I wrote an article entitled “Is Staff Turnover Keeping you Poor…Costs and Affordable Solutions”. The article identified eight simple tips to reduce turnover and related expenses. The tips detailed:
1. Involving staff in turnover reduction planning
2. Evaluating your hiring process
3. Addressing communication issues
4. Recognition and praise
5. Staff training and development
6. Positive relations among staff
7. Starting the campaign with successful actions
8. Tracking actions

Business and human service leaders everywhere understand the importance of reducing turnover. Clearly, turnover is an expense as well as a threat to the maintenance of quality products and services. Can we manage this problem or is it just part of the cost of doing business? Unfortunately there is very little data to substantiate what works. But experience and employee surveys tell much about the roots of job dissatisfaction. Staff retention is related to two factors:

 Wages at market rate or above.·
 Employers who treat their employees
· very well!

This article examines organizational operations in seven areas. In each area we will identify practices that speak to hiring and retaining qualified and dedicated staff. How many of these practices does your organization have in place?

1. Hiring Process
 A marketing oriented statement spelling out why a
· candidate would want to work for you.
 A hiring process that eliminates
· bottlenecks or proceeds so slow that candidates are lost.
· descriptions of the requirements of your ideal candidate.
 Don’t “settle” by
· hiring someone who doesn’t really meet your needs, just to get the position filled.
 Look for candidates with flexibility; today’s job requirements may
· change.
 Encourage in-house referrals; you will get them if your employees
· like working for you.
 Have candidates observe the work environment…to see
· what is working and what isn’t.
 Give candidates the opportunity to interact
· with current staff and consumers of service.

2. Supervision
 Hold high performance standards with a low tolerance for
· inadequate performance; stress continuous improvement.
 Each employee should
· regularly receive at least one hour of private supervision.
 The results of
· supervisory conferences should be recapped while together. Any assignments and progress against goals and objectives should be identified and memorialized.
 Provide specialized training and development for
· supervisors.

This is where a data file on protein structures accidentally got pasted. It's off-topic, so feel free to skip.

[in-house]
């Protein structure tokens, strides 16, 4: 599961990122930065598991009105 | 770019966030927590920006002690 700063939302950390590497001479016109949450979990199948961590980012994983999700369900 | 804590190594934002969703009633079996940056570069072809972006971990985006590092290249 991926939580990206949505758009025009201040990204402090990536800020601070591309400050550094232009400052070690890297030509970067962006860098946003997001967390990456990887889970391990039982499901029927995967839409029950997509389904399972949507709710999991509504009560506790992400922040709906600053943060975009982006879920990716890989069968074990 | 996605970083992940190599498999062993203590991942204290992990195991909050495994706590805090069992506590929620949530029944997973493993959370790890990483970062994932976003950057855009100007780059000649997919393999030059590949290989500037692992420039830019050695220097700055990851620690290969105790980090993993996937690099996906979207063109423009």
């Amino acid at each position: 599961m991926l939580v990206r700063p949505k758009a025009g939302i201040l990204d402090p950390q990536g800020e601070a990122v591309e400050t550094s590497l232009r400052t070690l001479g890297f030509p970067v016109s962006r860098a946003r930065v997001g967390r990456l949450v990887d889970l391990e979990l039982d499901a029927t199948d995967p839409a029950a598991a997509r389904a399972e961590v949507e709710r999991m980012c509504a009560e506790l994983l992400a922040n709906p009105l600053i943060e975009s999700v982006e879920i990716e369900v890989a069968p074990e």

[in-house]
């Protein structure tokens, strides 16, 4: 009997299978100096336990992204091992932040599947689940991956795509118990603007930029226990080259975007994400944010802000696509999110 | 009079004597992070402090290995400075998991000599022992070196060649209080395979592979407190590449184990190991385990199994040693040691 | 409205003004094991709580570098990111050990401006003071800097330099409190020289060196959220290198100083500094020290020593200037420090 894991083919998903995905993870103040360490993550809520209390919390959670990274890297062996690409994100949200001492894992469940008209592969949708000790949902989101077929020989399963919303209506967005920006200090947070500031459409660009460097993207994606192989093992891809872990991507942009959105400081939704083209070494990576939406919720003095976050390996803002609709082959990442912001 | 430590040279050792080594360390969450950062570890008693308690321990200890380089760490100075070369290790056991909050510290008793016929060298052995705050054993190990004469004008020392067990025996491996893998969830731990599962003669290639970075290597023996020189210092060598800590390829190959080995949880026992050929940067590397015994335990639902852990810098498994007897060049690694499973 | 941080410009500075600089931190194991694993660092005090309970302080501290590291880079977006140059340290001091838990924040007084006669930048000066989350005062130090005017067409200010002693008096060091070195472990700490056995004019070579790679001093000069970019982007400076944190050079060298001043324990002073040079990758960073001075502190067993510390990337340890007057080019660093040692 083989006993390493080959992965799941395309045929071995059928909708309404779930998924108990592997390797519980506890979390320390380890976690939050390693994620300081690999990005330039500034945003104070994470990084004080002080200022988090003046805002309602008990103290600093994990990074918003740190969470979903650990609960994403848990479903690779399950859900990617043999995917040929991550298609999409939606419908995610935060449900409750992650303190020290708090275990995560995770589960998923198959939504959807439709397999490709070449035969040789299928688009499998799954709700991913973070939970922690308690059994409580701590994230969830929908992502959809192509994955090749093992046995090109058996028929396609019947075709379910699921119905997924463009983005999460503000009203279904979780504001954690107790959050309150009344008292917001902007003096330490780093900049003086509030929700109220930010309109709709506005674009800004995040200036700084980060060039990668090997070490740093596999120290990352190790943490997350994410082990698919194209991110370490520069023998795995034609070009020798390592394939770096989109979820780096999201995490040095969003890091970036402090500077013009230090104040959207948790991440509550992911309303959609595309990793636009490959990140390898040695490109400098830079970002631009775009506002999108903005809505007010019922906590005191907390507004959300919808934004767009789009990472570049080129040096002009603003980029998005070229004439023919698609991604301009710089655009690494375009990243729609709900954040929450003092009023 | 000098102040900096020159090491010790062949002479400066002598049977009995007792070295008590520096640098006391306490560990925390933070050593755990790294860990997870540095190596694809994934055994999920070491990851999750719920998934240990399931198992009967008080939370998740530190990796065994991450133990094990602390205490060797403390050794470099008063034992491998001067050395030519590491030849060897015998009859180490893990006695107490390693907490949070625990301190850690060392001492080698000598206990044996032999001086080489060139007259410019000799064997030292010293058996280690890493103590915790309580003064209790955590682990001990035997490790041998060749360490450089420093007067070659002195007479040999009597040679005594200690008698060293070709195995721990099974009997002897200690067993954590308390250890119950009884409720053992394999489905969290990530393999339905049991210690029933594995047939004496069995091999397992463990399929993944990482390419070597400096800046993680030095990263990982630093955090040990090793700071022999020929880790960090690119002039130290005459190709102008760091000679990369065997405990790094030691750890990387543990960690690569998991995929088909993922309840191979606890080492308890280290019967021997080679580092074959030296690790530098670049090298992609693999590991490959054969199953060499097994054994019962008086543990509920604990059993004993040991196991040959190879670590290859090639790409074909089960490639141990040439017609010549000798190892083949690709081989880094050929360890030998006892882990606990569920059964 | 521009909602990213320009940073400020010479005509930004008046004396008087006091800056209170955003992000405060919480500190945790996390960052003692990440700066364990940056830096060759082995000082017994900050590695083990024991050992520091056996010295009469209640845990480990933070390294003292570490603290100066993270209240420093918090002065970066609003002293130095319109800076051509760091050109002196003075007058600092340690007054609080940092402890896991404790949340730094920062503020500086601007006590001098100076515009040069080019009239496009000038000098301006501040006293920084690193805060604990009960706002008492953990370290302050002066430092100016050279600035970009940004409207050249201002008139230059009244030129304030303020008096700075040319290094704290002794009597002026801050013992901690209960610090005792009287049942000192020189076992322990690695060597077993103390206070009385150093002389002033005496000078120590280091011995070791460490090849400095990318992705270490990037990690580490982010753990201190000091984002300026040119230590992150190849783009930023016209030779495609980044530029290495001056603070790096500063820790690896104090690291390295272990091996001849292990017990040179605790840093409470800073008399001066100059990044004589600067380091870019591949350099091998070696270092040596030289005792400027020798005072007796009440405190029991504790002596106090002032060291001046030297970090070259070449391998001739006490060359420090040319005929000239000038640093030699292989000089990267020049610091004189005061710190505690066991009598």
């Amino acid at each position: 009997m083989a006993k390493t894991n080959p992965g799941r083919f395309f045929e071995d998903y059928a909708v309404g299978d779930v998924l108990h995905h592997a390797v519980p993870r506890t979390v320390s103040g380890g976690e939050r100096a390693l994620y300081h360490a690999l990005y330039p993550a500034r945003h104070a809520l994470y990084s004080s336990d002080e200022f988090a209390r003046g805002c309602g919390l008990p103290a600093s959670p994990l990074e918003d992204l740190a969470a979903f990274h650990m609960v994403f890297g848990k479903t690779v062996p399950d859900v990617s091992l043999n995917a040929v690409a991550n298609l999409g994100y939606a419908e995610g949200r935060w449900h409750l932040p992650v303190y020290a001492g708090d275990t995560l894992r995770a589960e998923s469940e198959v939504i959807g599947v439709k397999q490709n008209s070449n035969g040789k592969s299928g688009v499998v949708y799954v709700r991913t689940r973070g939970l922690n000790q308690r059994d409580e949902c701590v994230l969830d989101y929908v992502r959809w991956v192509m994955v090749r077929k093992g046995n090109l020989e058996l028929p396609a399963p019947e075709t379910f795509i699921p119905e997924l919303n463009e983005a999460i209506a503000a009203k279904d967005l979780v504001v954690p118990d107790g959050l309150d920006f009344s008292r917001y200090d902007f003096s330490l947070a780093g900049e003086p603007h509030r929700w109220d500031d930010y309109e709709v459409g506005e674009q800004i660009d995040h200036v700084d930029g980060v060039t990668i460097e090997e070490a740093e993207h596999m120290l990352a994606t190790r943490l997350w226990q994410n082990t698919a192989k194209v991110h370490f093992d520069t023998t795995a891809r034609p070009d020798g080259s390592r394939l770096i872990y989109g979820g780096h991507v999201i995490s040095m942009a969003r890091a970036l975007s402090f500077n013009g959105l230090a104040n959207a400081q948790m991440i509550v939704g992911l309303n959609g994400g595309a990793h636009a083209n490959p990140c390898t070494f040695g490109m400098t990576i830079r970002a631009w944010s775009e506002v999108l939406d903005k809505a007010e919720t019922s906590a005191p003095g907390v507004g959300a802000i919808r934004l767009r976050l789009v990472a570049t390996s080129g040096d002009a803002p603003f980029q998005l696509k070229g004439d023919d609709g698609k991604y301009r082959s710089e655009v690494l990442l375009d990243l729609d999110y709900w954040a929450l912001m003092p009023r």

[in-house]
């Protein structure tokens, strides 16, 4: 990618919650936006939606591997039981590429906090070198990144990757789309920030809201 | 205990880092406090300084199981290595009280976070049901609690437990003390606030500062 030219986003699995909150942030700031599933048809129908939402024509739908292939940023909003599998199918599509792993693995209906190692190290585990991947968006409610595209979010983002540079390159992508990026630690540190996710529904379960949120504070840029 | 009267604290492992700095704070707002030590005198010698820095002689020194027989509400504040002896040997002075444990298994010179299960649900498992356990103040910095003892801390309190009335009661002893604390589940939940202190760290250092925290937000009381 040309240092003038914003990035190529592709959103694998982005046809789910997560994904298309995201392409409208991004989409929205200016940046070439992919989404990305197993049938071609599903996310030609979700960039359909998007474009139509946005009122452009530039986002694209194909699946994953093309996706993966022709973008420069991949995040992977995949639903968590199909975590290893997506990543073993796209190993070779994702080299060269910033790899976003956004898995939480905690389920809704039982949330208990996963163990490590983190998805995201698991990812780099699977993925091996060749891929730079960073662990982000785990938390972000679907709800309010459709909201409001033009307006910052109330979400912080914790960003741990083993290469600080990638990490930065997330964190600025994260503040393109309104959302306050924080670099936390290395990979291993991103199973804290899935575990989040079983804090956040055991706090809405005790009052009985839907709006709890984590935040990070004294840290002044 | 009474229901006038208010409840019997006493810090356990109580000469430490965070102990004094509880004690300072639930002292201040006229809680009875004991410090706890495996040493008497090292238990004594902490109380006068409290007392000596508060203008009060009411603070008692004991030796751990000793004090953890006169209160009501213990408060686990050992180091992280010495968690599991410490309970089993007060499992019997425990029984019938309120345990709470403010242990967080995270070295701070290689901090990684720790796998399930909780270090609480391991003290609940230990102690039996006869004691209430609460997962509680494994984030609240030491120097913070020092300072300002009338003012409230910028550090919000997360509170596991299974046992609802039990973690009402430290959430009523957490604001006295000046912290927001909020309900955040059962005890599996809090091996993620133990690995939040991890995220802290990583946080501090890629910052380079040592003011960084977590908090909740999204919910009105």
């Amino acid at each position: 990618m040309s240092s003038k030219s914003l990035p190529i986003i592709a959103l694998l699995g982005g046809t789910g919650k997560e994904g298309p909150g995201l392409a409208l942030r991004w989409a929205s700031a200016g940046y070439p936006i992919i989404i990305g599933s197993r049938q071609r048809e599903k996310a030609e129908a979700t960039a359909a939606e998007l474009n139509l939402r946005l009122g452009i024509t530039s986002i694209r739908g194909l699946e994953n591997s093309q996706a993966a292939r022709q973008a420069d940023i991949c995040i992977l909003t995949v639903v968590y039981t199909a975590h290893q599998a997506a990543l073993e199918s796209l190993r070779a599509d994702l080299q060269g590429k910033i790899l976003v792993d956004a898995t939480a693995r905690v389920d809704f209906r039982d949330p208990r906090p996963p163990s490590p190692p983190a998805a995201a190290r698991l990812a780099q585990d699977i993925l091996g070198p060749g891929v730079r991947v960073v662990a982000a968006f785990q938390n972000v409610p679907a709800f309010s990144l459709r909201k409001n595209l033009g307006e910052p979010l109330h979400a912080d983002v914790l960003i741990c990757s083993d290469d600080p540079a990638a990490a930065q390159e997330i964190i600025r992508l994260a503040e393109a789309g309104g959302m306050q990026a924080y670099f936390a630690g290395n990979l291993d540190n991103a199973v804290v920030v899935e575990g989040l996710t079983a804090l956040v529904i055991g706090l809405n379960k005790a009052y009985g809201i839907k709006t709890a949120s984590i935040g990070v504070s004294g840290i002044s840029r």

Ensure that supervisors carry out their role in a professional
· manner.

Supervisors should:
o Follow-up on commitments made to supervisees
o Give supervisees honest, constructive feedback about their performance.
o Ensure confidentiality of the supervisory relationship
o Take responsibility for their own errors in judgment or behavior.

3. Respect for Staff
 Listen and respond to staff suggestions; don’t just
· tell staff what to do.
 When developing new operational procedures give
· special weight to staff that will be heavily impacted by the change.

4. Staff Training and Development
 Invest in the development and training
· of staff.
 The development plan for each employee should consider what each
· staff person wants to achieve personally.

5. Diversity
 Make sure your employees reflect the demographics of the
· community you serve.
 Recognize that diversity involves more than race,
· culture and gender factors.
 Use a professional measure to identify employee
· styles and temperaments.
 Celebrate diversity and use it to strengthen the
· organization.
 Help staff to understand that true cooperation and team work
· results when issues can be openly discussed and not seen as personal attacks.

6. Communication
 Regularly survey staff to find out what they are
· thinking about the organization…positive and negative.
 Follow-up on
· employee suggestions so that employees know their input is valued and used.
· Hold exit interviews with all departing employees and regularly review the data that comes from these interviews.
 Hold staying interviews to discover
· issues before turnover ramps up.
 Gather employee input anonymously through
· surveys, focus groups, suggestion boxes.
 Use technology to keep staff
· updated on organizational events and concerns.

7. Hardware and Equipment
 Is your facility clean, safe, attractive and
· well-maintained?
 Do all the toilets work properly?
 Do vehicles operate
· properly and safely?

What would your score look like? Review the seven areas with other concerned staff. Pick out the areas where your retention program can be strengthened. Set a few goals for the year.

The alternative to implementing a measurable and effective staff retention program is to roll along, accepting turnover as a (rising) cost of doing business. The “do-nothing” strategy results in:
 Employees leaving and
· taking their knowledge with them…maybe to a competitor.
· workforce competency and lower client satisfaction scores.
 Lower service
· levels and lost revenue.
 A drop in employee morale resulting overburdening
· remaining employees with additional duties.
 Increased costs for recruitment
· and training. Is there really a choice?

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